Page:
One must time arrival at the park between when the homeless people are packing up and moving to their daytime haunts and the tourists arrive. At that time of morning the only other people around are joggers and dog walkers. It's quiet--sometimes you can hear the macaws squawking from inside the zoo.

I usually sat along the pond to write letters to friends back home before unwrapping my camera to document my favorite parts of the park. It was one such morning that I found the monarch bushes. Near the door into the botanical building I noticed a plant that was looking a bit worse for wear, all sorts of leaf area having been chewed. Upon closer inspection, there were caterpillars on those leaves! While I'd never seen a monarch caterpillar in person before, some part of my mind reached back to a science lesson from long ago, and I didn't doubt at all what I had found.  When I started to see the jeweled chrysalises tucked under the leaves, I was certain these bushes were full of monarchs preparing for the final stage of metamorphosis.

I must have watched those caterpillars and taken pictures of them for nearly an hour. Time just wandered by, and it was early enough that there was no one around to bother me.  Two weeks later I made another visit to the bushes to check how my caterpillars had progressed. I was rewarded with a butterfly emerging from its chrysalis! All in all, it was one of my best discoveries inside the park.

Friday, December 3, 2010

Thanksgiving, and then some.

Here it is, nearly a week since Thanksgiving, and I'm finally getting around to write of my triumphs. They weren't at the Thanksgiving table though, but in the days leading up, when I made a yummy broccoli pasta for dinner one night, and stuffed portobello mushrooms the next.

To me, the pasta didn't seem too heavy on broccoli. We put it through the food processor so it was very well chopped, and stuck to the noodles very well.  This broccoli "sauce" was pretty basic: olive oil, a couple of pressed cloves of garlic, crushed red pepper flakes, about 10 ounces of broccoli, and a bit of parmesan cheese. Cook all that together, toss it with a pound of pasta, add a huge amount of additional parmesan cheese (at least if you're my family), and chow down! As it turns out, my sister really enjoyed this meal and kept asking for it days later.

The stuffed mushrooms were another success--strategically planned, mind you, for a night when little sis wasn't around for dinner, because she was adamant it was something she would not eat. The stuffing consisted of garlic, onion, white button mushrooms, unseasoned breadcrumbs, and fresh goat cheese. The portobellos were marinated for 3-4 hours in a soy sauce, olive oil, balsamic vinegar mixture before baking and stuffing, and baking some more.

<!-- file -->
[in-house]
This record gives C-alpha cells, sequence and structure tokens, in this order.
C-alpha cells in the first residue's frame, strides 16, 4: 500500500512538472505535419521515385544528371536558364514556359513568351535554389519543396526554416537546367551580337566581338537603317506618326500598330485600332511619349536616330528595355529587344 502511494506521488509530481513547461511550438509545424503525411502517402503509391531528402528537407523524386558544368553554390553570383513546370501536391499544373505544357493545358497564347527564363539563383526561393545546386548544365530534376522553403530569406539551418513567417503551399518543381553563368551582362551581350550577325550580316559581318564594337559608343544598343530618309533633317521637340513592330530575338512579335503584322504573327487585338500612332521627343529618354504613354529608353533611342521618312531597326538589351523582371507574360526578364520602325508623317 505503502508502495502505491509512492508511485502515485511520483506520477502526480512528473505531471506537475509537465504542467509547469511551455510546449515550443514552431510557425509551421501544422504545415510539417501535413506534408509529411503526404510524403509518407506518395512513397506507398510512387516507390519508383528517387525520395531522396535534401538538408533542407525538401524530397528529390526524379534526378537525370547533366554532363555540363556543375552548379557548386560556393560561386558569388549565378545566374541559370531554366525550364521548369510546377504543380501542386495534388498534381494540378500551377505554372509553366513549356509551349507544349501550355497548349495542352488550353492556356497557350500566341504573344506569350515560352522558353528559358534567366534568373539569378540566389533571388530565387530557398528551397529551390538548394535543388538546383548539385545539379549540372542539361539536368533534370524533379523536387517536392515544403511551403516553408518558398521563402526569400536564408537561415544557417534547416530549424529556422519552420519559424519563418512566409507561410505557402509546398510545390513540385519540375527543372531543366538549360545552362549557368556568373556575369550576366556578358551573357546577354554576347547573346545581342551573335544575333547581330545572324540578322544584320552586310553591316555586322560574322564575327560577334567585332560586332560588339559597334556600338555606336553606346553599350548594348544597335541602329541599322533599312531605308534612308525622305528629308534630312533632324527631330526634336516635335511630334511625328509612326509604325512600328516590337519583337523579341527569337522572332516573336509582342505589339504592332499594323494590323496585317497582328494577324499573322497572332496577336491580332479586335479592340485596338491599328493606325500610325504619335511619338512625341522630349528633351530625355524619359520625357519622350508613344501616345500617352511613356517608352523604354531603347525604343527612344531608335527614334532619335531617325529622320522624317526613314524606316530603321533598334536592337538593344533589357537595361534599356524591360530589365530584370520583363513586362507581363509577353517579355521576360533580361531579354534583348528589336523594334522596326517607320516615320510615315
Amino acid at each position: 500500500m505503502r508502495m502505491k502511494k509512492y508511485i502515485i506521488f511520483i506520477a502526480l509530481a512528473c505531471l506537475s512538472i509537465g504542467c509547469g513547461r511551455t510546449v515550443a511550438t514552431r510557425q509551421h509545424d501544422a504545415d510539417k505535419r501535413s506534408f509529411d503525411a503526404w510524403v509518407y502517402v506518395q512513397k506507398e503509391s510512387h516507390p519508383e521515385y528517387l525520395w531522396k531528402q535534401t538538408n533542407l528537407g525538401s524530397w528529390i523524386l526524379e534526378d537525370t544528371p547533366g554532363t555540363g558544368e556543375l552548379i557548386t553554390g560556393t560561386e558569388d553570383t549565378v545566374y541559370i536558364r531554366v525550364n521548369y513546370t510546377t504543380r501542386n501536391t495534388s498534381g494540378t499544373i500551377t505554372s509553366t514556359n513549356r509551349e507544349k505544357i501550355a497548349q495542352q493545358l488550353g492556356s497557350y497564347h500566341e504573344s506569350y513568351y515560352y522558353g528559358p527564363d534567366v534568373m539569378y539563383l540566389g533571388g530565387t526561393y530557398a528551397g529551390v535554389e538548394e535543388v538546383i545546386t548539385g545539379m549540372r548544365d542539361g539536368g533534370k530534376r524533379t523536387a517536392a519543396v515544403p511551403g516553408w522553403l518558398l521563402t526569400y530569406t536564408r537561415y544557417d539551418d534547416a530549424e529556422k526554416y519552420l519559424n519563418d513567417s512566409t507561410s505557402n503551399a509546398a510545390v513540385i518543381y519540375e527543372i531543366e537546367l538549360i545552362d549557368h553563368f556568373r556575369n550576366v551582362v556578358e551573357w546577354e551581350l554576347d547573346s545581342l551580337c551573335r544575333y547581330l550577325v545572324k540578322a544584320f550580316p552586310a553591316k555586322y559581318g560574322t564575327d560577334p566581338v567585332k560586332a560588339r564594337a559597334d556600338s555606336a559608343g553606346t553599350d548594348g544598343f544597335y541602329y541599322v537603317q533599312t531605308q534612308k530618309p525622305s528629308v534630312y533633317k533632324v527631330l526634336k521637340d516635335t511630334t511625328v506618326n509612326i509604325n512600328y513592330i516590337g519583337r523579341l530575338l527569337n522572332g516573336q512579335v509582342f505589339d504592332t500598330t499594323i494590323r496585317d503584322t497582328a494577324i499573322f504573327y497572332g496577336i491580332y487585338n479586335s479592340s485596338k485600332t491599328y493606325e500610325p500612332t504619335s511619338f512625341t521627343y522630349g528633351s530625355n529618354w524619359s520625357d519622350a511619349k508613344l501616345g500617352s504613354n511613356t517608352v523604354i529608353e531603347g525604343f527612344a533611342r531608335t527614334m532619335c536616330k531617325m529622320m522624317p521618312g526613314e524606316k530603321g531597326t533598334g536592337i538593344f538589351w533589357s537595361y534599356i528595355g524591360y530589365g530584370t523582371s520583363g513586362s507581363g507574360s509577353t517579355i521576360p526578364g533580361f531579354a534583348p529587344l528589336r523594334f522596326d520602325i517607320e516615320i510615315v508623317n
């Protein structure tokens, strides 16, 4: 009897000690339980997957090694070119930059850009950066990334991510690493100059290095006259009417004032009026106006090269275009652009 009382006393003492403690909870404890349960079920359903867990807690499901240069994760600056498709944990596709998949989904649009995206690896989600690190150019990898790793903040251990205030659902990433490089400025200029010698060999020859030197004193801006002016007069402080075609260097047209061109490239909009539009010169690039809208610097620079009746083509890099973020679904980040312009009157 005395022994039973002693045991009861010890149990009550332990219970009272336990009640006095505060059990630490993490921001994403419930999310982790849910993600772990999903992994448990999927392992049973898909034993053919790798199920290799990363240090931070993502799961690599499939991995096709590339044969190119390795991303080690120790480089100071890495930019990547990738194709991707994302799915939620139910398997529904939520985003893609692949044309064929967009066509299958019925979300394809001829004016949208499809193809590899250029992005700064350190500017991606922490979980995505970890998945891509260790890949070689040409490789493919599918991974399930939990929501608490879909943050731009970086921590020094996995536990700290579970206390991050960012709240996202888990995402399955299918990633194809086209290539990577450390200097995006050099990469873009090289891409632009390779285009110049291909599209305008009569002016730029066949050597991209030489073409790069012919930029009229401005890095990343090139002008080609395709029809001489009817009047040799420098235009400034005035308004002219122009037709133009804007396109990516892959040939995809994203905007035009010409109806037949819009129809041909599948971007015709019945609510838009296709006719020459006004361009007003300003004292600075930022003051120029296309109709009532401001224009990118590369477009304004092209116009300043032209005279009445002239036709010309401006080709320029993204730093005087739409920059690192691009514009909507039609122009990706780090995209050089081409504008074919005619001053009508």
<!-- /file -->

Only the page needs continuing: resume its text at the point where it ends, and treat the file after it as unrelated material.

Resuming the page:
I'm a fan of mushrooms--if I'm making pizza for myself, they're the only topping I add to the traditional cheese and tomato sauce--so I was pretty sure things couldn't turn out badly.  And I was definitely right. I laugh to think about how my eyes must have popped open when I took the first bite. So meaty, and flavorful, and rich!

This meal, however, illustrates where I need to improve as a cook: making more than one thing for dinner! I'll often make burritos, or veggies, or the above mentioned mushrooms, and just when it's time to sit down and eat, realize that some rice or other accompanyment would have been nice. That's just something I'll have to work on...

The Thanksgiving festivities were held at our house, which meant we made the turkey, sweet potatoes, mashed potatoes, and pies. While I may admit to eating meat occasionally (Mom's Thanksgiving bird was locally-sourced), I definitely don't help with prepping and cooking it. I did slice and arrange the sweet potatoes, as well as give them a dab of butter and brown sugar, which was not generous enough to meet with my sister's approval.  Our crowing accomplishment, as far as I'm concerned, was probably the pies.  Here's the breakdown of work: Mom mixes the dough, while my sister mixed the filling. Leaving me to stand and watch, basically. I did get in on rolling out one of the crusts, and pouring the blackberries into the pan, but that's about it. And you know what, that's ok. Because it isn't about doing all the work, it's about being together for the holidays!
But here are some shots of our pies, in process. I spaced out and didn't take any of the finished product. oops.